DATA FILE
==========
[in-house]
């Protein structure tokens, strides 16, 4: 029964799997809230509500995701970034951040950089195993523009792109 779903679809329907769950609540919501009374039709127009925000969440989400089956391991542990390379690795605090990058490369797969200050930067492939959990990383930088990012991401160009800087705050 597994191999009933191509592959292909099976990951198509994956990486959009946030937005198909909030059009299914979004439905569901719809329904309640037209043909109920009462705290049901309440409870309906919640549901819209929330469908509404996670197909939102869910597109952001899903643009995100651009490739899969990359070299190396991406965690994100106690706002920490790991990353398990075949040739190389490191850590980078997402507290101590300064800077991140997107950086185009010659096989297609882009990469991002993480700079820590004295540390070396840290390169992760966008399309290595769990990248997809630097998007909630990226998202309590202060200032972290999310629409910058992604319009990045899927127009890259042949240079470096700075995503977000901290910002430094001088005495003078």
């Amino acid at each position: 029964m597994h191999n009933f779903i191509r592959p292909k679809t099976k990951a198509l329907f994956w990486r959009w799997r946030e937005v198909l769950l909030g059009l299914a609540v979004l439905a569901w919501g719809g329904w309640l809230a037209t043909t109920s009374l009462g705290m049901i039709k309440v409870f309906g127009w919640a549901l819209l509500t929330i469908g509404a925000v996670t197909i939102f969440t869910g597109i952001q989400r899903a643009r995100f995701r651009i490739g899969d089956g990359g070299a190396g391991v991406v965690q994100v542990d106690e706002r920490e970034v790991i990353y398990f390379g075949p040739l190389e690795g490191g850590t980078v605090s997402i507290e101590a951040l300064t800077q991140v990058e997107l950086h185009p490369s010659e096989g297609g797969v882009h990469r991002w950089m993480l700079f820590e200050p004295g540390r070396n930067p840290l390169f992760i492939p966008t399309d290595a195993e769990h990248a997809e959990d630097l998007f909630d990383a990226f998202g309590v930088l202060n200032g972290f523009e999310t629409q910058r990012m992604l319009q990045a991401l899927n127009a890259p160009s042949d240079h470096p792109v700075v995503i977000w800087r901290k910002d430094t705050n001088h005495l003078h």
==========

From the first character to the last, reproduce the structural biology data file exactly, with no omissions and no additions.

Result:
[in-house]
């Protein structure tokens, strides 16, 4: 029964799997809230509500995701970034951040950089195993523009792109 779903679809329907769950609540919501009374039709127009925000969440989400089956391991542990390379690795605090990058490369797969200050930067492939959990990383930088990012991401160009800087705050 597994191999009933191509592959292909099976990951198509994956990486959009946030937005198909909030059009299914979004439905569901719809329904309640037209043909109920009462705290049901309440409870309906919640549901819209929330469908509404996670197909939102869910597109952001899903643009995100651009490739899969990359070299190396991406965690994100106690706002920490790991990353398990075949040739190389490191850590980078997402507290101590300064800077991140997107950086185009010659096989297609882009990469991002993480700079820590004295540390070396840290390169992760966008399309290595769990990248997809630097998007909630990226998202309590202060200032972290999310629409910058992604319009990045899927127009890259042949240079470096700075995503977000901290910002430094001088005495003078």
């Amino acid at each position: 029964m597994h191999n009933f779903i191509r592959p292909k679809t099976k990951a198509l329907f994956w990486r959009w799997r946030e937005v198909l769950l909030g059009l299914a609540v979004l439905a569901w919501g719809g329904w309640l809230a037209t043909t109920s009374l009462g705290m049901i039709k309440v409870f309906g127009w919640a549901l819209l509500t929330i469908g509404a925000v996670t197909i939102f969440t869910g597109i952001q989400r899903a643009r995100f995701r651009i490739g899969d089956g990359g070299a190396g391991v991406v965690q994100v542990d106690e706002r920490e970034v790991i990353y398990f390379g075949p040739l190389e690795g490191g850590t980078v605090s997402i507290e101590a951040l300064t800077q991140v990058e997107l950086h185009p490369s010659e096989g297609g797969v882009h990469r991002w950089m993480l700079f820590e200050p004295g540390r070396n930067p840290l390169f992760i492939p966008t399309d290595a195993e769990h990248a997809e959990d630097l998007f909630d990383a990226f998202g309590v930088l202060n200032g972290f523009e999310t629409q910058r990012m992604l319009q990045a991401l899927n127009a890259p160009s042949d240079h470096p792109v700075v995503i977000w800087r901290k910002d430094t705050n001088h005495l003078h």